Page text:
A particularly poignant moment occurs in episode 11, when Sister Jude confronts Father Timothy, a priest who has fired her from her position as the head of the asylum and who has committed her as a patient there. “It’s an extraordinary thing,” she says to him. “You throw me in the madhouse, you strip away everything I have, everything I know, you treat me like a rabid dog, like a madwoman, and you know what happens? I’m blessed with the gift of total clarity. I am more sane now as a madwoman than I ever was as the head of this asylum.” Here, we at last begin to see God’s character—the active Spirit who works through paradox and contradiction, who blesses the poor, dines with prostitutes, gives sight to the blind and clarity to the mad.


As she is being dragged away to solitary confinement, Sister Jude says, “You will not prevail, Timothy. My God wouldn’t allow it.” She understands God isn’t just a God of endless affirmation; in fact, he’s quite the opposite. He works very diligently to de-affirm sin, with which we ourselves are wracked. Throughout the course of the show, Jude, too, was torn down (in my view, by the workings of the Holy Spirit); she went kicking and screaming into the ground, and she unlearned everything in order to see with “total clarity.” By the end, she is totally fried and crazy, and we absolutely love her.

A lot of viewers will interpret the initial less-than-favorable depiction of clergy as anti-Christian, but it’s actually pro-Christian. Sister Jude and the others are human, sinful as the rest. The show illustrates the loss of faith in humanity, and the subtle but steady ascension of faith in God.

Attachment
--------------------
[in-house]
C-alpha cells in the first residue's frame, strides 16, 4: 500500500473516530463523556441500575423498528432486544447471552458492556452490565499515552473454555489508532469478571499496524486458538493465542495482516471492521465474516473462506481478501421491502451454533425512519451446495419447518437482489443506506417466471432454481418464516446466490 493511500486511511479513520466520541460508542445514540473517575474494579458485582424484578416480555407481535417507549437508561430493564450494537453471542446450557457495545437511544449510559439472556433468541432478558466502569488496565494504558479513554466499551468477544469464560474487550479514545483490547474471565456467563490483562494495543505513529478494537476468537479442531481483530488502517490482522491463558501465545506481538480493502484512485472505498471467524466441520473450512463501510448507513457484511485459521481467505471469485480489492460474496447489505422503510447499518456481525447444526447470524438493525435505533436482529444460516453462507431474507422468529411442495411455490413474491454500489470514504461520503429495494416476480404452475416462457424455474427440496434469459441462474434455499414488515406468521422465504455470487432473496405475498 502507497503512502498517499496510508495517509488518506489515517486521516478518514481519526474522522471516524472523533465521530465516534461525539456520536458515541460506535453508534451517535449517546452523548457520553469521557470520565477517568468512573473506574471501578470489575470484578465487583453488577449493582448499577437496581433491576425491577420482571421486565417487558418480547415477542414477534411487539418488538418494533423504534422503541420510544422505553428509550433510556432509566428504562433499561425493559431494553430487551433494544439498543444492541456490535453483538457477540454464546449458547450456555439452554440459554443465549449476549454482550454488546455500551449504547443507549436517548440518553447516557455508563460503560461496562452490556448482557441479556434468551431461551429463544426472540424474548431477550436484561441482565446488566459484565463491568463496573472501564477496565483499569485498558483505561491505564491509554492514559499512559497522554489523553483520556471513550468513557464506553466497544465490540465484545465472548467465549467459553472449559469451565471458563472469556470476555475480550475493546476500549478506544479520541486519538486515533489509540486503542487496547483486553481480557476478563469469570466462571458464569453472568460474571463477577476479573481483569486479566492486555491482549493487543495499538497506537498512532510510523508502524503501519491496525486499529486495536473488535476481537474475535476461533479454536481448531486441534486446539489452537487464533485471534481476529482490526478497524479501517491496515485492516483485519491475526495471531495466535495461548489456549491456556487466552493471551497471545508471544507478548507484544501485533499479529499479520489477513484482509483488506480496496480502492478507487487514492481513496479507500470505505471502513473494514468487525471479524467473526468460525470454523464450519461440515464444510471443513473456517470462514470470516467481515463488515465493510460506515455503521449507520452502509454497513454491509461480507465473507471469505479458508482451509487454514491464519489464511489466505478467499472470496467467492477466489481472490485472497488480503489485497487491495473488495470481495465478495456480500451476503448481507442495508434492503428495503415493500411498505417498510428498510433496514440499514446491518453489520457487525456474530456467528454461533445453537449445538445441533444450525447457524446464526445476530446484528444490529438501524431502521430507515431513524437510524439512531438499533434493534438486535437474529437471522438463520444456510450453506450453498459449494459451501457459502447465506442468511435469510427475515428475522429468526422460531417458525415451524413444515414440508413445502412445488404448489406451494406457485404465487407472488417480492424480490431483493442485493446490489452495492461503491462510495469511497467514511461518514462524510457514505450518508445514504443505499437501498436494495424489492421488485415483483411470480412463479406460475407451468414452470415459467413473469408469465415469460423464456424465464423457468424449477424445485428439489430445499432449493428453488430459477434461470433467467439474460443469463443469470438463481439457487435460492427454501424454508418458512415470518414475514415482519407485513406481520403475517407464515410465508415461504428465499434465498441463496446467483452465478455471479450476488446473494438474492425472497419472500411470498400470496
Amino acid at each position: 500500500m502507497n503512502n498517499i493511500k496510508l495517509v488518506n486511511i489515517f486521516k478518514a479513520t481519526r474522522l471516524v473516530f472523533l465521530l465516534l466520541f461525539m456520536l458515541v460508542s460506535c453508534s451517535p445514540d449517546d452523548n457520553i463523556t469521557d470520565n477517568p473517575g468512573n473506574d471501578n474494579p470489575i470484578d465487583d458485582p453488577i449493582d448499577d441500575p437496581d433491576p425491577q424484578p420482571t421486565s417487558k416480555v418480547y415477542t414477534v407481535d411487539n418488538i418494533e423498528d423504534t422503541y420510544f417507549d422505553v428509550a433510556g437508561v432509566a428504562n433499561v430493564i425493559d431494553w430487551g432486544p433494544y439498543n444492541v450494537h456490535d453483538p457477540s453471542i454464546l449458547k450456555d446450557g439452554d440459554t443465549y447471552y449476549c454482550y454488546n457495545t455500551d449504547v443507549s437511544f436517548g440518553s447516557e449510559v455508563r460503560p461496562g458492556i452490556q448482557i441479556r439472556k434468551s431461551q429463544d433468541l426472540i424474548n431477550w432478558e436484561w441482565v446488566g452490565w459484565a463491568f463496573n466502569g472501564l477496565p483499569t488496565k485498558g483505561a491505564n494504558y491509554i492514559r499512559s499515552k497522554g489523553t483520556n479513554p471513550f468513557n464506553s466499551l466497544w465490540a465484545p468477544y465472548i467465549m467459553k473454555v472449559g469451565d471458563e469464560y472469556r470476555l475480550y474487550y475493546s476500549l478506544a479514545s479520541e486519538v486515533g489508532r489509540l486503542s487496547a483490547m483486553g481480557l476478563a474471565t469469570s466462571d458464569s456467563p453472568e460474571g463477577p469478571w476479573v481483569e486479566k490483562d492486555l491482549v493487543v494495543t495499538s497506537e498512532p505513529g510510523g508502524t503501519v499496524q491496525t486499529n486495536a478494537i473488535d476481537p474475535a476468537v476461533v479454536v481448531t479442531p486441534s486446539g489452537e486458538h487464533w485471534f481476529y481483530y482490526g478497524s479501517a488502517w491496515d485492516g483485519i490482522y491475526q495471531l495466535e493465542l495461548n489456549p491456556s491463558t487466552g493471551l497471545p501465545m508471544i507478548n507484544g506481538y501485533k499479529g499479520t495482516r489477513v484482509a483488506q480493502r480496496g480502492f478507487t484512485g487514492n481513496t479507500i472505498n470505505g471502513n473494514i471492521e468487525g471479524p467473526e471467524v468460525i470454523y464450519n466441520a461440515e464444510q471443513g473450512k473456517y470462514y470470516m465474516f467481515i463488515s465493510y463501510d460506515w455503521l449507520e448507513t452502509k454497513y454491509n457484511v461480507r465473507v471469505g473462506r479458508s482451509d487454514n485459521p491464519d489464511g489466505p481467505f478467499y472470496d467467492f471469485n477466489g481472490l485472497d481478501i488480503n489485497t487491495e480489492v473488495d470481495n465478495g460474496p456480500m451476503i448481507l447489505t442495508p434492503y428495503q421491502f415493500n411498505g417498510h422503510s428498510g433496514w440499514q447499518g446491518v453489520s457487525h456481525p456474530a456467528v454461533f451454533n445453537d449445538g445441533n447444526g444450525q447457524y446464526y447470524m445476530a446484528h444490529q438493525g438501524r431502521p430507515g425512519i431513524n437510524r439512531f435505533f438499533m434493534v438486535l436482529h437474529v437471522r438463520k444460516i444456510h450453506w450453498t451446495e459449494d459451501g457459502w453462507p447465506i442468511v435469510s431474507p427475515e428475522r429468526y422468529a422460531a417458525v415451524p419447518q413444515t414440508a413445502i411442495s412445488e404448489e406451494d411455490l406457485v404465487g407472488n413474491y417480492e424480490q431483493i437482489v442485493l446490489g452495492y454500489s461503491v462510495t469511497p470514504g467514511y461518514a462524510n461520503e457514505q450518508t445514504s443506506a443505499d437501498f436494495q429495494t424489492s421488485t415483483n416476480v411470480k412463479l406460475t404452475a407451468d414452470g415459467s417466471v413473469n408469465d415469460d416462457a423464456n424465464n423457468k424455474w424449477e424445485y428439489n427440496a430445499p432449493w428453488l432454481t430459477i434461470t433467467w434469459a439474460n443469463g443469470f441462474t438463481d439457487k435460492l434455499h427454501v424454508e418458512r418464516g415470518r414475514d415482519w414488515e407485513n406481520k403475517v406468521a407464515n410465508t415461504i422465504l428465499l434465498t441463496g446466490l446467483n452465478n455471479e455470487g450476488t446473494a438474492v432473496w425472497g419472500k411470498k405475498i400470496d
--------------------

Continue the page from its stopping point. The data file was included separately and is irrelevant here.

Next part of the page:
Another character to mention is named Grace. Grace is one of the only clear-eyed patients at the asylum, and we trust her almost immediately. Turns out, she is messed up, too. She humbly confesses her history of violence to another patient through a cell wall (cf. Weil, always: “Two prisoners whose cells adjoin communicate with each other by knocking on the wall. The wall is the thing which separates them but is also their means of communication. It is the same with us and God. Every separation is a link.”) The confession and admission of her own sinfulness brings her closer to the other patients, despite their physical separation by the asylum’s walls. Later, Grace takes a bullet to protect a fellow patient—and is resurrected a few episodes later by aliens! In these moments we see the character of the God who moves through death and sin, not in spite of it.

The concept of the bound will seems like bad news—but there has to be bad news before there can be good news. Otherwise, the good news is just an illusion, which is the worst news. Luther explains that because our will is bound to sin,

“Thus we are confident and certain that we are pleasing to God, not by means of the accomplishments of our works but because of the graciousness of his mercy, which has been promised to us, and if we do less or act in an evil way, that he will not reckon it against us but that he will forgive us in a fatherly way and make things better.”

Given this certainty, we can look with honesty at ourselves and our own mistakes. We can see ourselves in the self-righteousness of Sister Jude and the malice of Bloodyface, and, trusting that God will not change the channel on us, we can finally, as Luther would say, call a thing what it is: just one big American horror story.